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Widerman Malek, PL proudly serves as local counsel for attorneys representing clients with legal issues in the various jurisdictions of Florida. Our attorneys are licensed to practice in the State of Florida, admitted before all three of Florida’s Federal Districts, the United States Circuit Court of Appeals for the 11th Circuit and the Federal Circuit. WM’s home office is conveniently located in the Middle District of Florida, and only a short distance from Florida’s Southern and Northern Federal Districts.

Widerman Malek, PL can assist attorneys seeking admission Pro Hac Vice. WM can quickly complete the admission documents to be filed electronically with the Court, expediting your ability to practice. During litigation, WM can have as little or as much involvement with the case as may be required. WM respects that many clients have built a trusting relationship with their counsel and, as such, WM will provide lead counsel with assistance by offering litigation support, without imposing on any preexisting client relationship.

The attorneys at WM have experience practicing in Florida, and we understand the subtle details relating to our local jurisdictions and can provide the local touch to help obtain results as you litigate in the State of Florida.

For more information regarding our local counsel services, please contact us here.

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You’ve been getting those annoying phone calls from the people you owe money too. You don’t have the money. You’re out of work or you took a pay cut. If you had it, you’d pay it. Now you have to listen to these people threaten you? Are they allowed to do this? Well, yes and no. It all depends. There are rules they must adhere to when calling to collect a debt. Here are things they cannot do.

1. Threatening to take legal action unless you are actually intending to do so is illegal. This includes lawsuits, wage garnishment, damaging credit rating, and property repossession. So if you are being threatened with those, you probably want to take it seriously.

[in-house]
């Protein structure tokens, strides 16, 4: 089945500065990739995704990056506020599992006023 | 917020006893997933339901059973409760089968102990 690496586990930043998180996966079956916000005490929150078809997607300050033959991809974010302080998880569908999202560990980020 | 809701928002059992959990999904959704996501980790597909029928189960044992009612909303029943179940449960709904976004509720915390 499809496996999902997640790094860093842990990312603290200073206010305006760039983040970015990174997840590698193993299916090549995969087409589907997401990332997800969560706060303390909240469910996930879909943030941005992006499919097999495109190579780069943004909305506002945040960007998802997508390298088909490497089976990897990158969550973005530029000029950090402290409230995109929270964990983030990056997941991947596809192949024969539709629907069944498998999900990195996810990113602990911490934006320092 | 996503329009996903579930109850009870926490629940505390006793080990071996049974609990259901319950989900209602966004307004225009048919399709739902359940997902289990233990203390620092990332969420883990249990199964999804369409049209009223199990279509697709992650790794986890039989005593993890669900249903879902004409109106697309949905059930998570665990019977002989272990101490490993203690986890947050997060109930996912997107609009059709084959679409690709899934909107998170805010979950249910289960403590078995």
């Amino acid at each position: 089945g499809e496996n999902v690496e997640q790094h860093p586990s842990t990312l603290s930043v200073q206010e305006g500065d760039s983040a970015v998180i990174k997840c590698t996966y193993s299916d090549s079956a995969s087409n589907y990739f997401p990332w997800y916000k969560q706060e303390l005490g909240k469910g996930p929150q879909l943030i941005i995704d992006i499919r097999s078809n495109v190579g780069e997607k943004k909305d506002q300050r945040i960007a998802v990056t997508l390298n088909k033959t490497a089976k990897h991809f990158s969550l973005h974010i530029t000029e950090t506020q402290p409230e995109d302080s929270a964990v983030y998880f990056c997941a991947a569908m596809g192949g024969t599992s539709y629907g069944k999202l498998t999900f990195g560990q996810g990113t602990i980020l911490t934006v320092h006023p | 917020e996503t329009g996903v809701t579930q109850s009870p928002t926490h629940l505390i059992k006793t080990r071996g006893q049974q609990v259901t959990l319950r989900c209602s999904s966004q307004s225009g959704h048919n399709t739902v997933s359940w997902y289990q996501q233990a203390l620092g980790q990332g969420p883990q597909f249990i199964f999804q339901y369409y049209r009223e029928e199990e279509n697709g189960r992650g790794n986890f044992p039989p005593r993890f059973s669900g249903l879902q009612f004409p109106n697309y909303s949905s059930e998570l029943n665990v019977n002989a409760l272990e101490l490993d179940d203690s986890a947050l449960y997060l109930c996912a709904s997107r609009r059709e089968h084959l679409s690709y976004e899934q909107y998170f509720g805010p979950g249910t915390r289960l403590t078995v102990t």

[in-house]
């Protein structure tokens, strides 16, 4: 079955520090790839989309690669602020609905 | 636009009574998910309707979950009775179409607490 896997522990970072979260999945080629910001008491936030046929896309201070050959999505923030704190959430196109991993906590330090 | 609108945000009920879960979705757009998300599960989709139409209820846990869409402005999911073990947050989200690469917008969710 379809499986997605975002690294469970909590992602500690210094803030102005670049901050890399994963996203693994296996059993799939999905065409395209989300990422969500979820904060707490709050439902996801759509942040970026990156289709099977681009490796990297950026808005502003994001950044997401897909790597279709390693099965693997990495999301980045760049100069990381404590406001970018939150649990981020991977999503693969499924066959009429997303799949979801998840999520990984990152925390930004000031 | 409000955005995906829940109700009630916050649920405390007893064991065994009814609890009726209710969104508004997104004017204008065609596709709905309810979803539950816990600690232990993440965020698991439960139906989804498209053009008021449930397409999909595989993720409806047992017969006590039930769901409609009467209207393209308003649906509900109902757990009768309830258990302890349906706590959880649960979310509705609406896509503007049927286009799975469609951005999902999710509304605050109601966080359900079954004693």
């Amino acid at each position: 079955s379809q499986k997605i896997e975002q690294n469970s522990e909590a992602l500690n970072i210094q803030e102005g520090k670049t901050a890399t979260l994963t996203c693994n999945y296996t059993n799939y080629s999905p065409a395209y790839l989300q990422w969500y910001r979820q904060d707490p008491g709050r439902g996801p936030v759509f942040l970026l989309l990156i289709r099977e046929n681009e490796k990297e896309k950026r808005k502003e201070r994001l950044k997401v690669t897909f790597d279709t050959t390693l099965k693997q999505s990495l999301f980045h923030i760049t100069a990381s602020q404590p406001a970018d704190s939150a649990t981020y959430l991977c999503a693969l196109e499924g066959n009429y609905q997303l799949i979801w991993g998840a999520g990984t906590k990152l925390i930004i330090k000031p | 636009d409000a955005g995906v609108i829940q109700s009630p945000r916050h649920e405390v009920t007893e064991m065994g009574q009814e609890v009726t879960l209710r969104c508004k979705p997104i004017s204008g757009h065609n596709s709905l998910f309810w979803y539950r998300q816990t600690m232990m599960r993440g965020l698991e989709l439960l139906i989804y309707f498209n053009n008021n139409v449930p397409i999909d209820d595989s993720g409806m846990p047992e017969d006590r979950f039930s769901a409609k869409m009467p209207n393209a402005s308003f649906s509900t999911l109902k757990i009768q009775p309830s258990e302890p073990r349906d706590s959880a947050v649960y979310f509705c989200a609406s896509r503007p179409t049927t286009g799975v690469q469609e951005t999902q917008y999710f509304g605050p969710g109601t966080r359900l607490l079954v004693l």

2. Contacting someone other than the debt holder or cosigner. This happens all the time. They call friends, relatives, co-workers, people you went to high school with, etc. If you get one of these calls from a collector looking for a friend, you may want to remind them of this.

3. Mislead the consumer about the amount of the debt.

4. Calling before 8:00 AM or after 9:00 PM. This is a no-no.

5. If they call the debtor at work, they may not tell his/her employer why they are calling until asked.

6. Making misleading statements claiming to be from a government agency with a court order or subpoena for example.

7. Making any type of slur or inappropriate comments either in verbal or written form.

8. Making the individual think he has committed some type of crime in not paying his debts.

9. Pretending to be conducting a survey in order to gather information.

10. Taking you to court far away from your home.

11. Charging interest or fees not allowed by the state.

12. Calling at inconvenient places the individual has asked them not to call such as work, church, school.

13. Making physical threats to harm the individual unless they pay.

14. Publishing the names of people who are in debt (other than reporting to a credit agency)

15. Using a false company name when trying to collect a debt.

16. Depositing a post dated check early in an effort to get the check to bounce.

17. Providing incorrect information about a person to someone else.

18. Contacting via a post card.

So a debt collector cannot harass you by calling you over and over, calling your family members, threatening you, or misleading you into thinking you could be in legal trouble if you do not pay. How do you get them to stop calling? Either settle the debt, or write a letter telling them to stop. At that point their only recourse is to either write it off, or sue you. Either way the thing will be settled and the phone calls will stop.


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